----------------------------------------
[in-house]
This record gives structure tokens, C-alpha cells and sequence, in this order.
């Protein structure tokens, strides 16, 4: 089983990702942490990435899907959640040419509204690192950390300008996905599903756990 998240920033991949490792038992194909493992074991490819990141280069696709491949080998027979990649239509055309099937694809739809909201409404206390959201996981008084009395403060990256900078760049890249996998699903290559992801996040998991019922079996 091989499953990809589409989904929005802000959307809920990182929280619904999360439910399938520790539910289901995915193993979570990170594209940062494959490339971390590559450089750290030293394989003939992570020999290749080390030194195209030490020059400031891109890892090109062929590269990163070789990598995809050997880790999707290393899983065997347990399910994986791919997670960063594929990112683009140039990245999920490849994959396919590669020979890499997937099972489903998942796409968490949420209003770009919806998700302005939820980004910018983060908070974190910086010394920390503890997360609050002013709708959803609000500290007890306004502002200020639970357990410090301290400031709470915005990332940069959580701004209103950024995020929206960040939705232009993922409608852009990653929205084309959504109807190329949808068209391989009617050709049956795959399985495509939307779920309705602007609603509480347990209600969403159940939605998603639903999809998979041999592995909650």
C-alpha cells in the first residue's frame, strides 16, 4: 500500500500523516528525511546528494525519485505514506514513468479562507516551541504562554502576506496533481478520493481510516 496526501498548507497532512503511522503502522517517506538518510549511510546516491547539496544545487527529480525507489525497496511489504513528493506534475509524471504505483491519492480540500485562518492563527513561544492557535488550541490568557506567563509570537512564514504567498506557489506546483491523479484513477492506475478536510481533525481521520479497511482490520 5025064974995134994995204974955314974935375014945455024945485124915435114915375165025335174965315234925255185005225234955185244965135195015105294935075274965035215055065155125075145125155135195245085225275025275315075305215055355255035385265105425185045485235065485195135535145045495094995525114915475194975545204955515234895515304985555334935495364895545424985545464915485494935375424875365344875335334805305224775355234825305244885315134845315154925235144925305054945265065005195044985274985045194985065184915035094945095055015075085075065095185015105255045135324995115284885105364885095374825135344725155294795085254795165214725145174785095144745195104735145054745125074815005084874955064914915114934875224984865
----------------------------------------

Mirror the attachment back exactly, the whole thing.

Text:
[in-house]
This record gives structure tokens, C-alpha cells and sequence, in this order.
């Protein structure tokens, strides 16, 4: 089983990702942490990435899907959640040419509204690192950390300008996905599903756990 998240920033991949490792038992194909493992074991490819990141280069696709491949080998027979990649239509055309099937694809739809909201409404206390959201996981008084009395403060990256900078760049890249996998699903290559992801996040998991019922079996 091989499953990809589409989904929005802000959307809920990182929280619904999360439910399938520790539910289901995915193993979570990170594209940062494959490339971390590559450089750290030293394989003939992570020999290749080390030194195209030490020059400031891109890892090109062929590269990163070789990598995809050997880790999707290393899983065997347990399910994986791919997670960063594929990112683009140039990245999920490849994959396919590669020979890499997937099972489903998942796409968490949420209003770009919806998700302005939820980004910018983060908070974190910086010394920390503890997360609050002013709708959803609000500290007890306004502002200020639970357990410090301290400031709470915005990332940069959580701004209103950024995020929206960040939705232009993922409608852009990653929205084309959504109807190329949808068209391989009617050709049956795959399985495509939307779920309705602007609603509480347990209600969403159940939605998603639903999809998979041999592995909650």
C-alpha cells in the first residue's frame, strides 16, 4: 500500500500523516528525511546528494525519485505514506514513468479562507516551541504562554502576506496533481478520493481510516 496526501498548507497532512503511522503502522517517506538518510549511510546516491547539496544545487527529480525507489525497496511489504513528493506534475509524471504505483491519492480540500485562518492563527513561544492557535488550541490568557506567563509570537512564514504567498506557489506546483491523479484513477492506475478536510481533525481521520479497511482490520 5025064974995134994995204974955314974935375014945455024945485124915435114915375165025335174965315234925255185005225234955185244965135195015105294935075274965035215055065155125075145125155135195245085225275025275315075305215055355255035385265105425185045485235065485195135535145045495094995525114915475194975545204955515234895515304985555334935495364895545424985545464915485494935375424875365344875335334805305224775355234825305244885315134845315154925235144925305054945265065005195044985274985045194985065184915035094945095055015075085075065095185015105255045135324995115284885105364885095374825135344725155294795085254795165214725145174785095144745195104735145054745125074815005084874955064914915114934875224984865